FORT SAM HOUSTON (Oct 19, 2018) -- The U.S. Army completed its first esports tournament playing Street Fighter V at PAX West, Seattle, Washington. Staff Sgt. Eric Mack won first place and took home a two-night stay at the Mandalay Bay MGM resort, the Street Fighter V game, an exclusive Army Entertainment Esports jersey, a tournament coin and a $250 gift card.

The esports tournament consisted of eight preliminary matches at garrisons across the world, four of which were live streamed on Twitch.

Mack won the preliminaries at Joint Base Lewis McChord and has been gaming since 2010. He learned about the Army's tournament while watching another stream on Twitch. As soon as he heard about it, he knew he had to enter.

"The tournament at my garrison had tough competition. Some players spar with professionals, and the pool was made of 64 players," Mack said.

Refugio Orozco, USAG Alaska marketing director, created the tournament after the idea sparked a few years ago.

"In 2015, when I worked for Family Morale Welfare and Recreation marketing, we had a sponsorship with Xbox to have giveaways for Soldiers. I felt if we added a competitive element the Soldiers would connect better," Orozco said.

The final tournament at PAX West, an annual gaming convention, opened the doors to numerous connections for Soldiers.

"PAX West was pretty much awesome. I met a lot of good people there and well-known faces in the fighting game community. I met people from Microsoft, Sony, Capcom, Nintendo, The Behemoth, and Bandai Namco. The vice president of Bandai Namco even gave us a tour," said third-place winner Sgt. Kalyntae Williams.

Esports was a way to connect Soldiers, Orozco said.

"Army MWR provides comfortable environments for a lot of different ambitions and recreational activities. We also do that with rec centers but we've never had an open tournament for Soldiers to connect to. I felt like we were missing an area for connection to the Soldiers. Esports filled that gap; it connected gamers and Soldiers to each other," Orozco said.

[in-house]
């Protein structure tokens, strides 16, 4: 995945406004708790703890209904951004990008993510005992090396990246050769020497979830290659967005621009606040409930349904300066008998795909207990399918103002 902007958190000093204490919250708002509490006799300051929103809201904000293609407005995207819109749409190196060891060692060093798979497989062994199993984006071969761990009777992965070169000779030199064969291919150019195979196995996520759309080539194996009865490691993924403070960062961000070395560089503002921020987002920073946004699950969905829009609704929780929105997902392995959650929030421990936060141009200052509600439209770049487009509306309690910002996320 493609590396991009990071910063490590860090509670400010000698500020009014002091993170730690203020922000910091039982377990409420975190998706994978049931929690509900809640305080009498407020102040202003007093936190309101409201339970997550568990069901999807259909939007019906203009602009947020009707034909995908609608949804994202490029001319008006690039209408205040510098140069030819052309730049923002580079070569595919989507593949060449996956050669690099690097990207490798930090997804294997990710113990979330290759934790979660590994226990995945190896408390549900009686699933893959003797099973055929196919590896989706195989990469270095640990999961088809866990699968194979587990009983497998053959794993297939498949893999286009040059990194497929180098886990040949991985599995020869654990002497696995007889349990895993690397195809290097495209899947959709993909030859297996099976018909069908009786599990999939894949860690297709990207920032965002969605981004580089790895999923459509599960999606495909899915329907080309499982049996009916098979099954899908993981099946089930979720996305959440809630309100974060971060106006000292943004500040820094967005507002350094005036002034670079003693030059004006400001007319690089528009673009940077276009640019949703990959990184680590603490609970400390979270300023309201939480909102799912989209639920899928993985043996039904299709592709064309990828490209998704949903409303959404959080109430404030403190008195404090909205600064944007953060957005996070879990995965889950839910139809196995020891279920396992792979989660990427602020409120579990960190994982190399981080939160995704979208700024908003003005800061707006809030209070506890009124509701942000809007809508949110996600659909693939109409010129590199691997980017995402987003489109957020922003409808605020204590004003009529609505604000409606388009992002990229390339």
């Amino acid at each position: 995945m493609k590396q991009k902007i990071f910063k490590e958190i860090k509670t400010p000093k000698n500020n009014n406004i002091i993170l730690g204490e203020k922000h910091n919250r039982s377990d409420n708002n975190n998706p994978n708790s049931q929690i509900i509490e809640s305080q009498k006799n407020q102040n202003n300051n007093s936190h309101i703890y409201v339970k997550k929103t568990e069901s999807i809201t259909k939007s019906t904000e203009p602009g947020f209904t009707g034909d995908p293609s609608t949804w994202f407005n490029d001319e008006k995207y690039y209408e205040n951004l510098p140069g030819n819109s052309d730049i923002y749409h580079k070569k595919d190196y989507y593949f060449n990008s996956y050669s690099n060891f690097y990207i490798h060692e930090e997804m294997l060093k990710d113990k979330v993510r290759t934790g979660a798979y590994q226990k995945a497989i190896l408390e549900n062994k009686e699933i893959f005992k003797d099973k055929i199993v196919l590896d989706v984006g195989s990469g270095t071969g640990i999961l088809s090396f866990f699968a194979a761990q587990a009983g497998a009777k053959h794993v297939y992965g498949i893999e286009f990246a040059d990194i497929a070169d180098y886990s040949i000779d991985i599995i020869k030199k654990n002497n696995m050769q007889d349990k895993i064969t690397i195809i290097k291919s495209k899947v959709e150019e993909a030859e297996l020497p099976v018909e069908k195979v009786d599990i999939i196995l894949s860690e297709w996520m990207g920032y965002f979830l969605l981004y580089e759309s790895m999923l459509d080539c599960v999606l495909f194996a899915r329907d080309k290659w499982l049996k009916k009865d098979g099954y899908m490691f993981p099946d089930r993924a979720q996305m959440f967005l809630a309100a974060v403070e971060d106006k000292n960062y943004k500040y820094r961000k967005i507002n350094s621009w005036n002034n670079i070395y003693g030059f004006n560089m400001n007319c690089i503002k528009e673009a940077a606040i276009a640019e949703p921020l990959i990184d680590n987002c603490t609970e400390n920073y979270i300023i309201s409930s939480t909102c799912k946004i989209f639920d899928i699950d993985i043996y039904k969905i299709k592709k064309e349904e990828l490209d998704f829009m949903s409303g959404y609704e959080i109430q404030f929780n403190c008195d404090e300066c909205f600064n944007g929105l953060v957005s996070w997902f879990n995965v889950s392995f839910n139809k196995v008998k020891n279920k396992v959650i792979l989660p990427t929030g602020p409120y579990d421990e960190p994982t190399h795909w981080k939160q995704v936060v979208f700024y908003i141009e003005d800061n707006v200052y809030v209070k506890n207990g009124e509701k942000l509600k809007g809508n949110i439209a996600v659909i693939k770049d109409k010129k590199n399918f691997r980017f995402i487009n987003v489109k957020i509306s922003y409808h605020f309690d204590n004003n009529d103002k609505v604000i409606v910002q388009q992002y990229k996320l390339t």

Esports also benefits Soldiers when it comes to their Army duties.

"Video games require quick reaction and decision making; using what tools you have when you are put in certain situations. You have to know how the game works. Compared to my job, you cannot make any mistakes, and you have to be quick with fire missions and have attention to detail," Williams said.

Mack also uses video games to help him through the Army and his everyday life.

"Video games help build on mental toughness by being in stressful situations in competition. It has helped me personally become more resilient. I overcame a depressing situation for my family and me with the support of the fighting game community," Mack said.

The final tournament was a double-elimination round, like preliminaries. All of the tournaments were commentated by Sgt. 1st Class Christopher Jones, a military police officer stationed at the Hammond, Louisiana, Station Commander for the United States Army Recruiting Command. At the finals, Jones was accompanied by professional esports commentators.

The Army plans to host more esports tournaments in the future.

"This is just the beginning. The Army is leading the way in esports for the Armed Forces. This is the first of many esports initiatives. There are so many titles they are into, we can go in so many directions. This is relevant to Soldiers so we are going to continue in the future," Orozco said.